Alan Furber, a Cloverdale rancher with a firm handshake and a vision for the town's growth, died July 12 after a heart attack. He was 95.
Furber was born July 5, 1918, to William and Marguerite Furber and raised on a 640-acre ranch south of Cloverdale that had been in his family since 1879.
Today, the ranch has been transformed into a shopping center, park and neighborhood imbued with memories of the Furber family in street names such as Marguerite Lane, Elbridge Avenue, William Circle and Wallace Lane.
"We were in the path of progress, and he wanted to be part of that," said his son, Alan Furber Jr. of Cloverdale.
As an only child, Furber's main chore was to chop enough firewood for the midday meal prepared for the work hands who tended the family's prunes, grapes and sheep. Furber's only sibling, a brother named Wallace, died as a toddler before Furber was born.
Furber's commitment to the Cloverdale community was forged during his youth, as were his views that the town must grow, said his sons, Craig Furber of Healdsburg and Alan Furber Jr.
His family had 200,000 gallons of wine when prohibition passed, forcing them to sell it as vinegar for "pennies to the dollar," Alan Furber Jr. said.
Furber was active in the theater club at Cloverdale High School and was king of the Citrus Fair in 1935. After graduation, he attended Santa Rosa Junior College.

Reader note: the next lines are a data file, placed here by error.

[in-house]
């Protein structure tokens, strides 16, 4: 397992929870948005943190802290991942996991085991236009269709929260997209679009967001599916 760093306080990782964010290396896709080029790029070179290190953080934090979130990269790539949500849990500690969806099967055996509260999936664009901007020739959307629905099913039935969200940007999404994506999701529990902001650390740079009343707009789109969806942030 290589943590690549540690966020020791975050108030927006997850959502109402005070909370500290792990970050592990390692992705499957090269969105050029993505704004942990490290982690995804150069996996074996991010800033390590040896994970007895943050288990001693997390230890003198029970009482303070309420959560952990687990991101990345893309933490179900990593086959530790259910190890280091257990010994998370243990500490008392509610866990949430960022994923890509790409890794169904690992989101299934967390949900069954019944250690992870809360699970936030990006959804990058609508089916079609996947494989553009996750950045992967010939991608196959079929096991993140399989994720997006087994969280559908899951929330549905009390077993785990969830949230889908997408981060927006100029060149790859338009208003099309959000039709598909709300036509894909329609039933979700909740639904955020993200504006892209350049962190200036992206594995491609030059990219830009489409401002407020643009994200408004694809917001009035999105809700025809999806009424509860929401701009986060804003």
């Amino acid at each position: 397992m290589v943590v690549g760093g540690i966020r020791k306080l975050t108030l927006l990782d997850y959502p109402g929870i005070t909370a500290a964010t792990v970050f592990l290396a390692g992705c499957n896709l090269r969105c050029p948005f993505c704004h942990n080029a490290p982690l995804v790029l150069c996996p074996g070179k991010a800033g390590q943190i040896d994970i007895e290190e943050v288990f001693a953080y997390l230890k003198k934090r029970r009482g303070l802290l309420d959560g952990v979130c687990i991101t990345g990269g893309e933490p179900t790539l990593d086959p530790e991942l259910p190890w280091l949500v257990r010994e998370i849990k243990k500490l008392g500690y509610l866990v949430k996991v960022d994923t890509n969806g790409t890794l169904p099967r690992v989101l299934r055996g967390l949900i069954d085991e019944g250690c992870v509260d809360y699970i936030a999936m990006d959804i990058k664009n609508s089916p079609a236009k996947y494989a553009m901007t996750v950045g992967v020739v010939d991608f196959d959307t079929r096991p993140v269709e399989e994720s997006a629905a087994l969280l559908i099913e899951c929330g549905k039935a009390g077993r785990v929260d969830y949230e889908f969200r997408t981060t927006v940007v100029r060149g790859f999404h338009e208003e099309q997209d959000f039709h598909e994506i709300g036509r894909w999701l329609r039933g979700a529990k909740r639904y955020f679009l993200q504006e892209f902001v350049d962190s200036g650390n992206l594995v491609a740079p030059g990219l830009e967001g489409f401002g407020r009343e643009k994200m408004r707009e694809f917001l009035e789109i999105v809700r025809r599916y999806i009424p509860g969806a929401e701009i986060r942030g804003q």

He served during World War II as a second lieutenant with the Army's 3505th Ordnance Company. While on leave in 1942, Furber married Helen Dubs of Sausalito, whom he had met on a blind date. They had been married nearly 60 years when she died.
After the war, the couple lived in San Rafael and Furber ran a gasoline distributorship. He moved his family north and took over the family ranch after his father died in 1956.
He continued growing fruit and raising sheep. To make ends meet, Furber also did road maintenance on Kelly Road, then a private logging road running from Cloverdale past what is now Lake Sonoma and on to the coast.
Furber was 60 when Cloverdale leaders began serious talks about annexing more land so the city could grow. Rugged hills stood as a barrier to the north. The obvious move involved his ranch to the south.
Furber sat down with his sons, and they agreed the family land should become a Cloverdale neighborhood.
But it was not a simple matter of selling the property and watching the town grow. It took three years for the city to annex the land, in part because the town's planner was borrowed from Clearlake, traveling to Cloverdale on Wednesdays to handle matters, his sons said.
The sewer, septic and water systems became the next hurdles. Furber opted to borrow the money to build water tanks and sewer lines. "We took major risks," Craig Furber said.
"But my father was willing, and thank God it worked," Alan Furber Jr. said.
Furber and his sons — a rancher, a banker and a high school teacher — spent nine years wrangling with permits and processes and in 1987 began construction on the first home of their Rancho de Amigos housing development, which eventually grew to 110 homes.